The first time you log in to Nevercode you’ll be presented with an empty dashboard that encourages you to “Add an app to get started!” Let’s get going by clicking on “add new app”.
That's how your dashboard looks like after you've signed up.
Clicking the add new app card on the dashboard will open a new project creation flow that asks for your Git repository URL and authentication type for the repository. You can read more about setting up your Git repository from Specify Git repository.
As soon as you submit a repository, either public or private, Nevercode takes a first look at it by listing the
branches in this repository. The next step for you is to select the branch you want Nevercode to scan for projects from. To do this you just have to select a branch from the dropdown. If you've chosen the branch, you can hit the green "select branch" button to proceed. (Note that you can change the branch later.)
Clicking on the "select branch" makes Nevercode to scan the repository from specified branch. This includes cloning the repository, looking for projects from it and searching for the configurations.
All these actions can be monitored at the same time from your browser via the live log window as seen below.
We're scanning your repo, looking for apps to build.
When the scanning completes you'll be populated with three options: Project, Configuration and Build for platforms.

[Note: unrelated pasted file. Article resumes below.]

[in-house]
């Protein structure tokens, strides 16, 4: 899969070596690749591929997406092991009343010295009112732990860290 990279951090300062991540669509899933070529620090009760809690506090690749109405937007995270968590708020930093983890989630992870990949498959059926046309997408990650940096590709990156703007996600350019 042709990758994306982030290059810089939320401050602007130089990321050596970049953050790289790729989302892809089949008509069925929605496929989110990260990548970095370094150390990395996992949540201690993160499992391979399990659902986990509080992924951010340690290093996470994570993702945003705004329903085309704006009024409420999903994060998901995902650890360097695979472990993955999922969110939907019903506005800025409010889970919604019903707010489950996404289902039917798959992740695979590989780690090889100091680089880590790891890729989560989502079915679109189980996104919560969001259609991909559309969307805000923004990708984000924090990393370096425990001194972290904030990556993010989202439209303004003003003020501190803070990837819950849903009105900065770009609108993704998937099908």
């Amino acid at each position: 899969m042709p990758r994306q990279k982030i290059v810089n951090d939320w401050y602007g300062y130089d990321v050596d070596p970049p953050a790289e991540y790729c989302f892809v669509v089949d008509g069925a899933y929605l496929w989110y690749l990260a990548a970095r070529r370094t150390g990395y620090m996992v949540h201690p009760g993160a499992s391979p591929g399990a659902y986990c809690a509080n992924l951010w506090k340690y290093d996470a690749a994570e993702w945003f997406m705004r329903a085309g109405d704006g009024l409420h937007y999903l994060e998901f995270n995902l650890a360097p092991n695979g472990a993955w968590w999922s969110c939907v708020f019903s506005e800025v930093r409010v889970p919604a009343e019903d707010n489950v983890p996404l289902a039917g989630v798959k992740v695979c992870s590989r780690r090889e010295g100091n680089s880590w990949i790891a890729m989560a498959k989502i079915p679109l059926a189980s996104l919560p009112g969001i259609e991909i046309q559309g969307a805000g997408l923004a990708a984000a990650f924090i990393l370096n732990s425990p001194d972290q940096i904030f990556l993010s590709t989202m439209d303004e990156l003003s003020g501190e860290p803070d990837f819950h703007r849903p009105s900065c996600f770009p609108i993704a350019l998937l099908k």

The Project selection here means a directory in your repository where your Ionic configuration file
config.xml is stored. In the configuration selection you can select whether Nevercode should build either
release version of your application. And finally, the build for platforms options lets you choose whether you'd like to build your app for just Android or iOS, or for both platforms.
Configuring your project.
Usually Ionic applications depend on additional Node modules. Nevercode installs the dependencies listed out in your project's
package.json file automatically with
npm install right after your repository is cloned for building.
In depth overview of signing Android binaries is available under section Signing Android binaries in Cordova.
To sign iOS binaries please follow the corresponding tutorial for iOS apps.
Signing configuration in build configuration file